James Turrell’s Portal Into the Sky

An exploration of ‘Meeting,’ a site-specific installation at the MOMA PS1.


Camera_obscura / Attribution-NonCommercial 2.0 Generic (CC BY-NC 2.0)

Here is a view of the wooden benches and square aperture of James Turrell’s Quaker-inspired piece ‘Meeting’ from 1986.

Your eyes follow as a silky cloud moves delicately across the ever-blue sky. In the corner, you see an airplane fly past, leaving a faint chemtrail in its wake. A group of people are leaning back on wooden benches, their heads craning up to a rectangular aperture in the ceiling. The slight hum of city life fades into the background. The room is quiet except for the occasional shuffle of pants or shoes. You are engrossed in the slow movement of clouds, and it feels as if the sky is a blanket that has been laid over your whole being. Although this may seem like an interactive movie or meditation class, this incredible experience is actually James Turrell’s Meeting, a permanent site-specific artwork displayed in the Museum of Modern Art at P.S.1 (MoMA P.S.1). 

Meeting was born nearly fifty years ago in a third floor classroom of P.S. 1, a public school in Long Island City, Queens. In 1968, Turrell had accepted art curator Alanna Heiss’ invitation to join another 100 artists in transforming a crumbling public school into the revolutionary gallery that would inspire the rise of avant-garde art in New York.

At the time, James Turrell was a recent graduate of University of California Irvine’s studio art program. After his studies, he rented an abandoned Santa Monica Hotel with the intent of experimenting with high intensity projectors against its empty walls and corners. These early works were called “Projection Pieces.” Essentially, he sculpted with beams of light, welding them to create optical illusions of tunnels, cubes, and pyramids. From certain angles, the beams appear to be a three-dimensional shape floating in the room and emitting light. This is due to the high contrast between an intense light source and a darkened room, which leads to our incapability to comprehend the existence of walls and other surfaces in the room. His reconstruction of space and light strove to reveal how not only our eyes are crucial in processing images, but our brains as well.

Turrell’s use of shape and color to manipulate human perception in such a way that viewers see light as a physical object later becomes a common theme throughout his works.  “You don’t normally look at light, we’re generally looking at something light reveals. For me, it was important that people come to value light…rather than light being something that reveals, light itself becomes something of a revelation,” he said in a 2013 interview with Art21.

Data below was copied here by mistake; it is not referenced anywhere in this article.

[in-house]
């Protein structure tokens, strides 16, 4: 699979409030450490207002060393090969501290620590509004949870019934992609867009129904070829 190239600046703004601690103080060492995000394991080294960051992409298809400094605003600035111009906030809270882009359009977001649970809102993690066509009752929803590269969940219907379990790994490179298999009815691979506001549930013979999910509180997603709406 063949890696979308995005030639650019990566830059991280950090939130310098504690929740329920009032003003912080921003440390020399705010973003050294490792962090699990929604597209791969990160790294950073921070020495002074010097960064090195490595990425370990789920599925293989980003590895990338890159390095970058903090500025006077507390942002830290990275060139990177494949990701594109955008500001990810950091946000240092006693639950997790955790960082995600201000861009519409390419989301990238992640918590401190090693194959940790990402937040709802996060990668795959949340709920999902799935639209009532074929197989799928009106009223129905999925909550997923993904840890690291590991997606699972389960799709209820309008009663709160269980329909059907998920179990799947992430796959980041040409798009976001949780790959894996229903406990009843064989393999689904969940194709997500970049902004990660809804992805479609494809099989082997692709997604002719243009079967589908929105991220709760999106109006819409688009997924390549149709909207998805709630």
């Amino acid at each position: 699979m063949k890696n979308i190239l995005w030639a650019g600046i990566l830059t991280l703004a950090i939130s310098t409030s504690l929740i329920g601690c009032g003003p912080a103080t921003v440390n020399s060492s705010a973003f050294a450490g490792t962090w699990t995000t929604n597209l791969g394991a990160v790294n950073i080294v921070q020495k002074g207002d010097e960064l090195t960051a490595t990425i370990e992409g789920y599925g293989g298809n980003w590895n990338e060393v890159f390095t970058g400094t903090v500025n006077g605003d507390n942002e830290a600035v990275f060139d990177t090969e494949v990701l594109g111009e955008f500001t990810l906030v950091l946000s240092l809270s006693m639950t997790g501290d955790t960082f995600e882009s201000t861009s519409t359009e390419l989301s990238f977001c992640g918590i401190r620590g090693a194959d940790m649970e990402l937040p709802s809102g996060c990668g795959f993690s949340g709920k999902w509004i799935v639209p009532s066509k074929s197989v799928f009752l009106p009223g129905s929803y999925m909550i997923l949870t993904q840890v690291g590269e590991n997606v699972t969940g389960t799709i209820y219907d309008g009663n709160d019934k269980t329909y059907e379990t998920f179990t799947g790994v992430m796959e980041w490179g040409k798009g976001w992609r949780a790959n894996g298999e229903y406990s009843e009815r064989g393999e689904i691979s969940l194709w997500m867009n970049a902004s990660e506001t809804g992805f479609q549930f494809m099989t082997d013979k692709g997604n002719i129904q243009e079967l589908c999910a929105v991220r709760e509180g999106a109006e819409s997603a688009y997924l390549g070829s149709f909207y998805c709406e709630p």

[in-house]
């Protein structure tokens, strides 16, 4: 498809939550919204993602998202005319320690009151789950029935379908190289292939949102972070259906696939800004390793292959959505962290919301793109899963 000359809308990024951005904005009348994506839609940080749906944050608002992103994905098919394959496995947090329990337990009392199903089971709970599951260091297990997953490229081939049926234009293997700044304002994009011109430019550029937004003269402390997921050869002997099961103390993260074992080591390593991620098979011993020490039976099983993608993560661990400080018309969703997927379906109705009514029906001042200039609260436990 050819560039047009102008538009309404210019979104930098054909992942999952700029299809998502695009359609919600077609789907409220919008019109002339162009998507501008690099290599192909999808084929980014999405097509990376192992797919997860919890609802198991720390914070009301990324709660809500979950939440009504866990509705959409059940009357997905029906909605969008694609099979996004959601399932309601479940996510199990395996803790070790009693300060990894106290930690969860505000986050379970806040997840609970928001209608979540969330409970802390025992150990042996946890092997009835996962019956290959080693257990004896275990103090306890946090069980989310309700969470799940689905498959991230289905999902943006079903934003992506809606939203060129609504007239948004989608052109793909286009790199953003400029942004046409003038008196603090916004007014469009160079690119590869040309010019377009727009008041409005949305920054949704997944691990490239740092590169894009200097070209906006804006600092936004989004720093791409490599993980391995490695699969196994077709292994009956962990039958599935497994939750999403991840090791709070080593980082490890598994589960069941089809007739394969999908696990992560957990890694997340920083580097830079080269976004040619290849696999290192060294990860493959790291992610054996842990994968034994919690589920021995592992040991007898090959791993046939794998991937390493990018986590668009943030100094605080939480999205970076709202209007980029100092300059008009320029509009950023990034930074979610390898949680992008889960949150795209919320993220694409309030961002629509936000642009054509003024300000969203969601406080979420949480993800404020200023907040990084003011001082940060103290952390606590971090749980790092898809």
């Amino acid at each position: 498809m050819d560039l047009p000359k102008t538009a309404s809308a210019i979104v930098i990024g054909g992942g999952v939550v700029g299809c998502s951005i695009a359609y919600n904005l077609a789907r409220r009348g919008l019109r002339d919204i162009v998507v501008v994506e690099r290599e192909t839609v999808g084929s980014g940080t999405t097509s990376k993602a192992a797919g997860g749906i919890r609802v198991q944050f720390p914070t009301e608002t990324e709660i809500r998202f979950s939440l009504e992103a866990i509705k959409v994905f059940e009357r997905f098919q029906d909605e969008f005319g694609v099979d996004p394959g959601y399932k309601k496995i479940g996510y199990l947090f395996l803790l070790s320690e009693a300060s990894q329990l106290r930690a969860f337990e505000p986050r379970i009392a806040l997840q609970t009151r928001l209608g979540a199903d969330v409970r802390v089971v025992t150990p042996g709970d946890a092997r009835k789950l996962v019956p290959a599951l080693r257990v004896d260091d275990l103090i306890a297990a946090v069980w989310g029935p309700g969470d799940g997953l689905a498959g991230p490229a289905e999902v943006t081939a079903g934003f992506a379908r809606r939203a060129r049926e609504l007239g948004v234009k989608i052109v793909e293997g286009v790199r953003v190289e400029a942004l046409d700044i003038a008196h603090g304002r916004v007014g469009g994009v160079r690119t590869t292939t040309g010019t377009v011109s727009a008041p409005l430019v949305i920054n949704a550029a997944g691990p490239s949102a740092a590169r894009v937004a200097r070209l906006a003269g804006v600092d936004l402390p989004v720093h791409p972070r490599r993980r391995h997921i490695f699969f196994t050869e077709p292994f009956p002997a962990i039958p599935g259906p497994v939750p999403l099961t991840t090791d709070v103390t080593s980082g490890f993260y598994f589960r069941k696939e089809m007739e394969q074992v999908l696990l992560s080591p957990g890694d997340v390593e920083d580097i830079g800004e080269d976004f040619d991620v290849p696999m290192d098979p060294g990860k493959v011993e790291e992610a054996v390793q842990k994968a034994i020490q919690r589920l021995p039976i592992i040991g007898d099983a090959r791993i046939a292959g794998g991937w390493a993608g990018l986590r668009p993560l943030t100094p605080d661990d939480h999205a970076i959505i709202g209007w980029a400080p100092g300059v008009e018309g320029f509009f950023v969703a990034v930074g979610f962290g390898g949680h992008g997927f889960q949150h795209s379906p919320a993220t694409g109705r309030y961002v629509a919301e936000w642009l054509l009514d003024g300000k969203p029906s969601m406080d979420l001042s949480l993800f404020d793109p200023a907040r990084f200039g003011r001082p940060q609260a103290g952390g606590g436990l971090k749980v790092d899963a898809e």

His early explorations with light laid the foundation for his later works, which sought to defy the boundaries between the interior and exterior. In 1976, Turrell stood in a third floor classroom of MoMA PS1, with a heavy-duty jackhammer in hand. The tool was used to strike through the four feet of concrete ceiling that separated the “interior” from “exterior.” The result was a rectangular shaft that opened towards the New York City sky. This act marked the beginning of Meeting, the second of over one hundred pieces in his series of  “skyscapes.”  

The sky and its light had always been Turrell’s muse since his youth as an avid fighter pilot. During the Vietnam War, he flew missions over Tibet and the Himalayas. The high altitudes exposed him to changes in vision, sparking his newfound curiosity in human perception. As a result, in 1965, he studied perceptual psychology at Pomona College. After receiving a degree in psychology, Turrell pursued fine arts at the University of California, Irvine. Skyscapes served as an integration of his dissonant life experiences in psychology, art and aviation. They were an artistic endeavor with roots in his fascination with the sky and his knowledge of human perception. Turrell’s goal in creating these apertures was to cultivate a shared appreciation for the bright and vast space we often disregard.